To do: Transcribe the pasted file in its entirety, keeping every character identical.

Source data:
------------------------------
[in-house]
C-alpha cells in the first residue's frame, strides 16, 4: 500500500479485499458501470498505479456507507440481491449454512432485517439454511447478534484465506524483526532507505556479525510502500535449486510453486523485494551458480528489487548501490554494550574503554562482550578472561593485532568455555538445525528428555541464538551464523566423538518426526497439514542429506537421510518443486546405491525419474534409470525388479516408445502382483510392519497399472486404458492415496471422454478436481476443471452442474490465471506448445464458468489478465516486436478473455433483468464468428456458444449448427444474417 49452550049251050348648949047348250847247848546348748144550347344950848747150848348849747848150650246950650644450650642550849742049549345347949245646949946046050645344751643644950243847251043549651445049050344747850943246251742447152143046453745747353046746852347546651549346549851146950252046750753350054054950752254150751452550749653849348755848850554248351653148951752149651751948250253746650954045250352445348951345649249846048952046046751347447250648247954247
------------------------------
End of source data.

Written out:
[in-house]
C-alpha cells in the first residue's frame, strides 16, 4: 500500500479485499458501470498505479456507507440481491449454512432485517439454511447478534484465506524483526532507505556479525510502500535449486510453486523485494551458480528489487548501490554494550574503554562482550578472561593485532568455555538445525528428555541464538551464523566423538518426526497439514542429506537421510518443486546405491525419474534409470525388479516408445502382483510392519497399472486404458492415496471422454478436481476443471452442474490465471506448445464458468489478465516486436478473455433483468464468428456458444449448427444474417 49452550049251050348648949047348250847247848546348748144550347344950848747150848348849747848150650246950650644450650642550849742049549345347949245646949946046050645344751643644950243847251043549651445049050344747850943246251742447152143046453745747353046746852347546651549346549851146950252046750753350054054950752254150751452550749653849348755848850554248351653148951752149651751948250253746650954045250352445348951345649249846048952046046751347447250648247954247